On Saturday in Rio, Carmelo Anthony will become the first U.S. men’s basketball player ever to play in four Olympic Games. LeBron James could have done this as well, but he’s played in seven NBA Finals—as well as the two Summer Games—since their first Olympic appearance back in 2004 and probably needs a break. Melo? Not so much. If he wants championship glory, he has to seek it elsewhere.
So, Rio. The 32-year-old Anthony takes the global stage once again as an undisputed international superstar, where his long twos become threes and he can do whatever he wants in the post. He’s come a long way since 2004 where, as a 20-year-old rookie, he scored all of 17 points over seven games as the U.S. team sputtered to bronze, the first NBA squad to fall short of gold. (Class of ‘03 draftmates Dwyane Wade and James didn’t play much either, as Larry Brown stuck to vets like Allen Iverson, who started all eight games despite a fractured thumb on his shooting hand. Good job there, Larry.)
He gets to the line less, shoots threes more. It’s all there for the taking, and he takes it.
Since then, though, Melo has been a revelation. Sure, he has 13 assists total through his first three tournaments, but hey, this is Melo we’re talking about. He’s not there to pass. Anthony shot 38 percent from three in 2012 and then 50 percent from three—on 46 attempts, no less—in 2012, good for third on the team behind Kevin Durant and Andre Iguodala (who attempted just nine). He was the fourth-leading scorer on the ‘08 team, at 11.5 points per game, and was second in ‘12 (again to Durant) at 16.5.
The numbers only tell part of the story though, especially in the Olympics, where most games aren’t terribly competitive and minutes are divided between a dozen stars. Most Team USA players just emerge as better versions of who they are in the NBA—Kobe Bryant taking and making huge shots down the stretch, LeBron zinging pinpoint passes all over the court, Kevin Durant becoming some kind of death pterodactyl, a wing who is all wing. But Anthony, he transforms. He almost becomes a different player.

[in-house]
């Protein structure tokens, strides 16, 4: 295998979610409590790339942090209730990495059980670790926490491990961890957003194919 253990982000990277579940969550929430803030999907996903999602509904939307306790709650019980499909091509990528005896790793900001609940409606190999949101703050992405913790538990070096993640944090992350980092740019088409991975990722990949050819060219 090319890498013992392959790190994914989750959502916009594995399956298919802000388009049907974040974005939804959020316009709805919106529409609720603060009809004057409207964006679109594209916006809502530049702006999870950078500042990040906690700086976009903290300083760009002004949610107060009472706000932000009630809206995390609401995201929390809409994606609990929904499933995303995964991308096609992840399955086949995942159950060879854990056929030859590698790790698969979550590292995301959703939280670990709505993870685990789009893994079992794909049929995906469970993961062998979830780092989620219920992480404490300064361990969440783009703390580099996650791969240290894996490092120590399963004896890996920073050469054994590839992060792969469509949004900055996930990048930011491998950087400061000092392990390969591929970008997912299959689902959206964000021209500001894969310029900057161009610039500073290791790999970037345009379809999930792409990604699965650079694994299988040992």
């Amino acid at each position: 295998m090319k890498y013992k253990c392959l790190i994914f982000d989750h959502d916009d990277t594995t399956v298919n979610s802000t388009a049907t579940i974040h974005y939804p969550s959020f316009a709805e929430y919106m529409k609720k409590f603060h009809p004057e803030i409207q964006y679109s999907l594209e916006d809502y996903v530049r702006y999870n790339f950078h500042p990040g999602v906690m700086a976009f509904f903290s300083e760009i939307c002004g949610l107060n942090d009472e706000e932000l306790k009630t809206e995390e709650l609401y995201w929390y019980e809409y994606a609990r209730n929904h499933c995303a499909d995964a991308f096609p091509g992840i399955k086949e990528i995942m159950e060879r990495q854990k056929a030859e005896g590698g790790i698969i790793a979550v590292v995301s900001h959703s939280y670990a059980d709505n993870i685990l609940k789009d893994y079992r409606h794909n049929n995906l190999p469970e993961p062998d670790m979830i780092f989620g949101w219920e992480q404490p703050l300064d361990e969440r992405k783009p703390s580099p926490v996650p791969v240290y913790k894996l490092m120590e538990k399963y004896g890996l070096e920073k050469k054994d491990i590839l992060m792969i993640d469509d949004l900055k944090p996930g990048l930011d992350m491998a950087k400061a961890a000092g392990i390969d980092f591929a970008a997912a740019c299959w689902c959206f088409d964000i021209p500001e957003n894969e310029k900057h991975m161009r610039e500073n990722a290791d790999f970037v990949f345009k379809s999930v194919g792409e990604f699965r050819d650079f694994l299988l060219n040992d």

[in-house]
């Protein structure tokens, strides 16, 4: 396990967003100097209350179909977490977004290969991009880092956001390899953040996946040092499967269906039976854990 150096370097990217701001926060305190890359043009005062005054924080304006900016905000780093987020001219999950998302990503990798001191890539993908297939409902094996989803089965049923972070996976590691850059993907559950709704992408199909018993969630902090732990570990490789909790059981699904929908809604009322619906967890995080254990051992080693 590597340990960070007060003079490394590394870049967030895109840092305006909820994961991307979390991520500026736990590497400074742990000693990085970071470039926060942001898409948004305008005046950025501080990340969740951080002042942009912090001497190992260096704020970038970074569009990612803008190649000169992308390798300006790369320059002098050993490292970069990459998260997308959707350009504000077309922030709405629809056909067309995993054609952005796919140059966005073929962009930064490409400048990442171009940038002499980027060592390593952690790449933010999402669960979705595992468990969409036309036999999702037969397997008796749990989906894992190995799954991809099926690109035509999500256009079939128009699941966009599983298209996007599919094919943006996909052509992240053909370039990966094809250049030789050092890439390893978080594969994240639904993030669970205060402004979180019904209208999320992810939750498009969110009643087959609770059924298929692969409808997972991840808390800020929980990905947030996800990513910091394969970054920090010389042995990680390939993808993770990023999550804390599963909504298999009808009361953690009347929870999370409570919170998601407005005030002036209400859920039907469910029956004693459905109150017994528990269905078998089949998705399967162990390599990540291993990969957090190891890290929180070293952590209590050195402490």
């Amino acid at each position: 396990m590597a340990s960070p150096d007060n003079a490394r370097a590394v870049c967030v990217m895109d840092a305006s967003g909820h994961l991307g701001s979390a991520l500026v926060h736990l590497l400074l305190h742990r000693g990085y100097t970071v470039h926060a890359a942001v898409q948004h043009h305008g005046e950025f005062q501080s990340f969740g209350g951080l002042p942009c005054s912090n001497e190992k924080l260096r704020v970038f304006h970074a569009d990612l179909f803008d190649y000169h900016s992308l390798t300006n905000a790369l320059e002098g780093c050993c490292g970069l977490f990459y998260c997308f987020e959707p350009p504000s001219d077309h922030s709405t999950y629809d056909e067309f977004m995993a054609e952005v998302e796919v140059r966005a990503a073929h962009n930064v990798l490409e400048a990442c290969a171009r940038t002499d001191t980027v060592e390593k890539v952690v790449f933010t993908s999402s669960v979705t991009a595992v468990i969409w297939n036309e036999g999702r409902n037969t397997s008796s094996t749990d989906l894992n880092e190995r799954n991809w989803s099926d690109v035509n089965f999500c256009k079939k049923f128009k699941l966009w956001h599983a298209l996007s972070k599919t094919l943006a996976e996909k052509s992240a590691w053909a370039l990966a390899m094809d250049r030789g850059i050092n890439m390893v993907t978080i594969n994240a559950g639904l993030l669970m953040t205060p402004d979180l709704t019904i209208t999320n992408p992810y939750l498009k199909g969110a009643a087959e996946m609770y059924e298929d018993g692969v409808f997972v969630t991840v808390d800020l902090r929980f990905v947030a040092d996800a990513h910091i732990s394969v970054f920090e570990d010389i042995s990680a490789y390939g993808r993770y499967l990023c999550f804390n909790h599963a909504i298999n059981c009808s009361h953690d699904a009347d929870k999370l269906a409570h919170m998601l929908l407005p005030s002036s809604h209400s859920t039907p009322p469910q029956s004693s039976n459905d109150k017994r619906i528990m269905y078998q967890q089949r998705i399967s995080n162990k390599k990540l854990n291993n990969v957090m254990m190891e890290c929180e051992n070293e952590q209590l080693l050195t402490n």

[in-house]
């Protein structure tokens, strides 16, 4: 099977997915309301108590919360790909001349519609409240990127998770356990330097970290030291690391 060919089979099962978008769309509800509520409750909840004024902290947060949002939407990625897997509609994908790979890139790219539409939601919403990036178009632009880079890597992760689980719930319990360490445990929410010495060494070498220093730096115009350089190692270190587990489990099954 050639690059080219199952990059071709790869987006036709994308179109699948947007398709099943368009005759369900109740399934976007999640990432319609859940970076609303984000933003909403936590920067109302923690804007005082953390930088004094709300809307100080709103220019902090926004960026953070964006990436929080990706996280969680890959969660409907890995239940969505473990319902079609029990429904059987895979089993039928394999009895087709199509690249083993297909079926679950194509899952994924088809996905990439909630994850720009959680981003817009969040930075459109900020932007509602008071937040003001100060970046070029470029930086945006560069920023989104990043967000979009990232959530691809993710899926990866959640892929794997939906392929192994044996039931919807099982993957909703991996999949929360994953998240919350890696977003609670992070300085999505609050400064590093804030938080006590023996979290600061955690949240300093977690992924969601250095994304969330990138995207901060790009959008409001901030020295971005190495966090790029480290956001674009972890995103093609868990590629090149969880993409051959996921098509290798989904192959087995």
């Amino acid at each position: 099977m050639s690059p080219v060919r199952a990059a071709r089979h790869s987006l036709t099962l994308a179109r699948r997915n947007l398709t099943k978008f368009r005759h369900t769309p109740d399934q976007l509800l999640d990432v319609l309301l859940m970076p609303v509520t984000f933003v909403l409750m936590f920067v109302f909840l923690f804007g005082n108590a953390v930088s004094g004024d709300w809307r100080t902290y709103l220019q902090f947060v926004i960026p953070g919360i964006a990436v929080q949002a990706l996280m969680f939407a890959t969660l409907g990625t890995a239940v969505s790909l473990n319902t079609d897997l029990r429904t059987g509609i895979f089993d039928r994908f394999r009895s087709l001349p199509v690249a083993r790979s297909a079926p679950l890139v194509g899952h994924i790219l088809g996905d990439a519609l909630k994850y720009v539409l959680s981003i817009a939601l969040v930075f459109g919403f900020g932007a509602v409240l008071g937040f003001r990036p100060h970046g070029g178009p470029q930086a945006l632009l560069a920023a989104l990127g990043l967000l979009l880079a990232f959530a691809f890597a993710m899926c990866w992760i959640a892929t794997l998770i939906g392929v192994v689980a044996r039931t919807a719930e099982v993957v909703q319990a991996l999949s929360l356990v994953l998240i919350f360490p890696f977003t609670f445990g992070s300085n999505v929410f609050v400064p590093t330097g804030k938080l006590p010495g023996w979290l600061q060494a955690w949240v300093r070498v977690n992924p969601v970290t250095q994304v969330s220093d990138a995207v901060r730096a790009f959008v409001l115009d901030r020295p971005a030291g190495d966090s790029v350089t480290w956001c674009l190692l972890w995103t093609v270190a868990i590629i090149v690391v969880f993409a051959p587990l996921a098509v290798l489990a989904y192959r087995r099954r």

This is not to denigrate Anthony’s NBA game, which is stellar. But it’s like the international court and its scaled-down three-point line is more suited to the way Anthony already plays. He still plays both the 3 and the 4, and is more effective at both. His shooting opens up his drives, and there’s not many post players he can’t overpower. He’s too big for guards to check, too quick for bigs to stay in front of. Anthony can even come off the bench—as he did for every game in 2012—and still finish second on the team in shot attempts. He gets to the line less, shoots threes more. It’s all there for the taking, and he takes it.
It all came together in Team USA’s second game of the 2012 Olympics vs. Nigeria, a 156-73 demolition where Anthony scored a U.S. Olympic single-game record of 37 points (in 14 and a half minutes) including 10-of-12 from three—both also U.S. Olympic records. He even gave the Jordan shrug after hitting the last one. If the Olympics represent the ultimate Anthony, this was ultimate Olympics Anthony, an entirely unstoppable force.
That Anthony might not be needed in Rio. With DeMarcus Cousins bludgeoning inside and new Warriors teammates Durant and Klay Thompson sniping from outside he should be able to get his shots in relative comfort. As the elder statesman on this team—Kyle Lowry is the only other player who’s even 30—Anthony can just take the free ‘Lo and chill. He won’t, of course. He’ll play, he’ll score, he’ll help lead the team to gold once again.
Then, perhaps his NBA fortunes will turn. He’ll return to a reloaded Knicks team featuring a just-turned-21 Kristaps Porzingis, former MVP Derrick Rose, and former All-Star Joakim Noah, along with sixth man spark Brandon Jennings. If they can stay healthy—admittedly a huge if—the Knicks could make some noise in the postseason. And if not? Well, there’s always Tokyo in 2020.
*International basketball player.